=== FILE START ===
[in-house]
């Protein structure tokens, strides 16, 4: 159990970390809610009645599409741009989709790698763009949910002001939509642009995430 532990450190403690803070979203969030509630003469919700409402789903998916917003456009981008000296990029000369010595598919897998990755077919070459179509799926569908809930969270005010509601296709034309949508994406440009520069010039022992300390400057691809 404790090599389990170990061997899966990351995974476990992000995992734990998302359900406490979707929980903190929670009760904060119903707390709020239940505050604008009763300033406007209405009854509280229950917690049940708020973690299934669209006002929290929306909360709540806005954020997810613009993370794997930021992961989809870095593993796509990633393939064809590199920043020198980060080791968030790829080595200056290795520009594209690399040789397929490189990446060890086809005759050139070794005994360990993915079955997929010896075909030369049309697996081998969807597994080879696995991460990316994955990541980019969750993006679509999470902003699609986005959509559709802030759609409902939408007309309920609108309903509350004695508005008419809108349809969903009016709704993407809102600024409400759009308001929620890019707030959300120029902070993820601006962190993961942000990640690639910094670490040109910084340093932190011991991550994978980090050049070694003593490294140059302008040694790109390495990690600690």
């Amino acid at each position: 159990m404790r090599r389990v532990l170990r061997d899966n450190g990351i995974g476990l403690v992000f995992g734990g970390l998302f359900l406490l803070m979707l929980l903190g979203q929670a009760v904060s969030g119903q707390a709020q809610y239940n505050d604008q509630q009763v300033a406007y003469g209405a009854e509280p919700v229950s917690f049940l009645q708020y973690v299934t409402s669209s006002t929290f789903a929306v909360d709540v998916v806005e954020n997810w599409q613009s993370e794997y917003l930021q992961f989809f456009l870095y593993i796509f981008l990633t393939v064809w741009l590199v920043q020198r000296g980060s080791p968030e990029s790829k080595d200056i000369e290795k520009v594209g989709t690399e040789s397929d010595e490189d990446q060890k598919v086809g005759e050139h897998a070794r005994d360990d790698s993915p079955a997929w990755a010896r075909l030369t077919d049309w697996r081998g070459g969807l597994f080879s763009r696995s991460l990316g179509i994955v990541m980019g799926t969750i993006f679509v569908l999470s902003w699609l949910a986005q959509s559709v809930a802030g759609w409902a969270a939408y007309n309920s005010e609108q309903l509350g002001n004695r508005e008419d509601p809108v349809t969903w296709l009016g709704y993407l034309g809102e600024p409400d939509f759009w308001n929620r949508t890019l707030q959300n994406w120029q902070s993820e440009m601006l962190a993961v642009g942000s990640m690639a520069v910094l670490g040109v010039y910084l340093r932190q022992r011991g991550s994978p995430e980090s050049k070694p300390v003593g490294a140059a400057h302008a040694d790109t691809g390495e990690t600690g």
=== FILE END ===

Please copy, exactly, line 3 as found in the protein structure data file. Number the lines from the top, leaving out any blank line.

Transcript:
């Amino acid at each position: 159990m404790r090599r389990v532990l170990r061997d899966n450190g990351i995974g476990l403690v992000f995992g734990g970390l998302f359900l406490l803070m979707l929980l903190g979203q929670a009760v904060s969030g119903q707390a709020q809610y239940n505050d604008q509630q009763v300033a406007y003469g209405a009854e509280p919700v229950s917690f049940l009645q708020y973690v299934t409402s669209s006002t929290f789903a929306v909360d709540v998916v806005e954020n997810w599409q613009s993370e794997y917003l930021q992961f989809f456009l870095y593993i796509f981008l990633t393939v064809w741009l590199v920043q020198r000296g980060s080791p968030e990029s790829k080595d200056i000369e290795k520009v594209g989709t690399e040789s397929d010595e490189d990446q060890k598919v086809g005759e050139h897998a070794r005994d360990d790698s993915p079955a997929w990755a010896r075909l030369t077919d049309w697996r081998g070459g969807l597994f080879s763009r696995s991460l990316g179509i994955v990541m980019g799926t969750i993006f679509v569908l999470s902003w699609l949910a986005q959509s559709v809930a802030g759609w409902a969270a939408y007309n309920s005010e609108q309903l509350g002001n004695r508005e008419d509601p809108v349809t969903w296709l009016g709704y993407l034309g809102e600024p409400d939509f759009w308001n929620r949508t890019l707030q959300n994406w120029q902070s993820e440009m601006l962190a993961v642009g942000s990640m690639a520069v910094l670490g040109v010039y910084l340093r932190q022992r011991g991550s994978p995430e980090s050049k070694p300390v003593g490294a140059a400057h302008a040694d790109t691809g390495e990690t600690g």